Biblical Narrative and Systematic Theology
Smith begins by noting that, in the Bible, Israel generated a “master narrative” of God's relations with man, running from Genesis through the books of Kings. As this narrative came to be recognized as “scripture,” i.e., became “the Bible,” it was also transformed from Israel's traditions into what Smith has termed the “memoirs of God.” But this new development could not hide the past, nor the highly complex way in which the individual narratives came into being and were later incorporated into a master narrative:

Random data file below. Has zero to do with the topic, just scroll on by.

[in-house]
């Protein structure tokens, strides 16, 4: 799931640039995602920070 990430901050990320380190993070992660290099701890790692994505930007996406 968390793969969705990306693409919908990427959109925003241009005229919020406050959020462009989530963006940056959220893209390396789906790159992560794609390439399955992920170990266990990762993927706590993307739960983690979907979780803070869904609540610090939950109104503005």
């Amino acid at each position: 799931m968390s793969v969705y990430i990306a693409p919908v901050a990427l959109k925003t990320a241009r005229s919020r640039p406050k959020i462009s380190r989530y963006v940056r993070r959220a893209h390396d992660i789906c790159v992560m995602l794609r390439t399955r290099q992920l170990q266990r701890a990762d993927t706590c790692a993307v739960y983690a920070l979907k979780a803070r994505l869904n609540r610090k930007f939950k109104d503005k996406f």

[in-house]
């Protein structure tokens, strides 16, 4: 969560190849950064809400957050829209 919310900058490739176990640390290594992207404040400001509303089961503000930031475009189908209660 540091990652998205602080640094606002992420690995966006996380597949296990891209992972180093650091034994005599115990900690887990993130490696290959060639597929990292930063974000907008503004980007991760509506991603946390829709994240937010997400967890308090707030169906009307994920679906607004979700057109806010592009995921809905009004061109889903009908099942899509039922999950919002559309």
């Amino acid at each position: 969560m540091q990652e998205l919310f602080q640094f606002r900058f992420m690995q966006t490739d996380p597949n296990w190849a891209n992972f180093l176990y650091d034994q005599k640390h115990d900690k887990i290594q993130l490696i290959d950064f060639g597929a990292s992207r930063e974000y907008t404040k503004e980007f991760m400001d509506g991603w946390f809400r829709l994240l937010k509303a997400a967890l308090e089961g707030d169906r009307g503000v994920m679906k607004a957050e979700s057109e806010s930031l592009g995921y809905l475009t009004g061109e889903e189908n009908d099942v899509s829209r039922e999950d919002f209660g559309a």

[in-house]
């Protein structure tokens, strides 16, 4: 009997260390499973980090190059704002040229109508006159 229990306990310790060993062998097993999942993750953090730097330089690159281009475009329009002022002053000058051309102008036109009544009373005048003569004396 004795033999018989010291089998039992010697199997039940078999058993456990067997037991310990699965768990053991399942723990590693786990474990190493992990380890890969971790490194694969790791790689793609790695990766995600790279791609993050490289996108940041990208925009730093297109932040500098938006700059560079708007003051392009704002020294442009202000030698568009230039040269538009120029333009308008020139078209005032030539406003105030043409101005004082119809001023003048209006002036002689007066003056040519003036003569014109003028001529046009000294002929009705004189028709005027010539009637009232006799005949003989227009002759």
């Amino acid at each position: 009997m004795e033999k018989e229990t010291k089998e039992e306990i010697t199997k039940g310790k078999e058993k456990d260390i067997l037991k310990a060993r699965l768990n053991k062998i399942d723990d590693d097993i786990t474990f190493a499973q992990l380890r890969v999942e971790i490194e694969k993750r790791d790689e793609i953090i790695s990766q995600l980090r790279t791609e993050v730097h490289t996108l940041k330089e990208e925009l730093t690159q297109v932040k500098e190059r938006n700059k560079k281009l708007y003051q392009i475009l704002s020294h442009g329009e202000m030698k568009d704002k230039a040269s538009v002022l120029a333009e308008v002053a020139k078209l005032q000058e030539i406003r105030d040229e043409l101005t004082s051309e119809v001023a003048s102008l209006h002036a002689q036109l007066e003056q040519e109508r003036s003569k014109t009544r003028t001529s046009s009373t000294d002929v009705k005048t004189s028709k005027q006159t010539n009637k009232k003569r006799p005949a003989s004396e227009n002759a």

This master narrative was modified as it went on, with older modifications overwritten by later ones. The modified biblical narrative often left vestiges of older versions of the past, issuing in a text with a dialectic between the master narrative and other earlier, or even contemporary, conflicting versions. Israel's representation of its past in the Bible also incorporates competition and compromise over the meaning of that past. What becomes recognized as revelation is more than a single revelation about the past. (161)Obviously, to enshrine such narratives as the “word of God” presents theoretical problems, not the least of which is: what could God have intended by this procedure, and how are humans to decide among the conflicting versions and representations of God's relationship with man?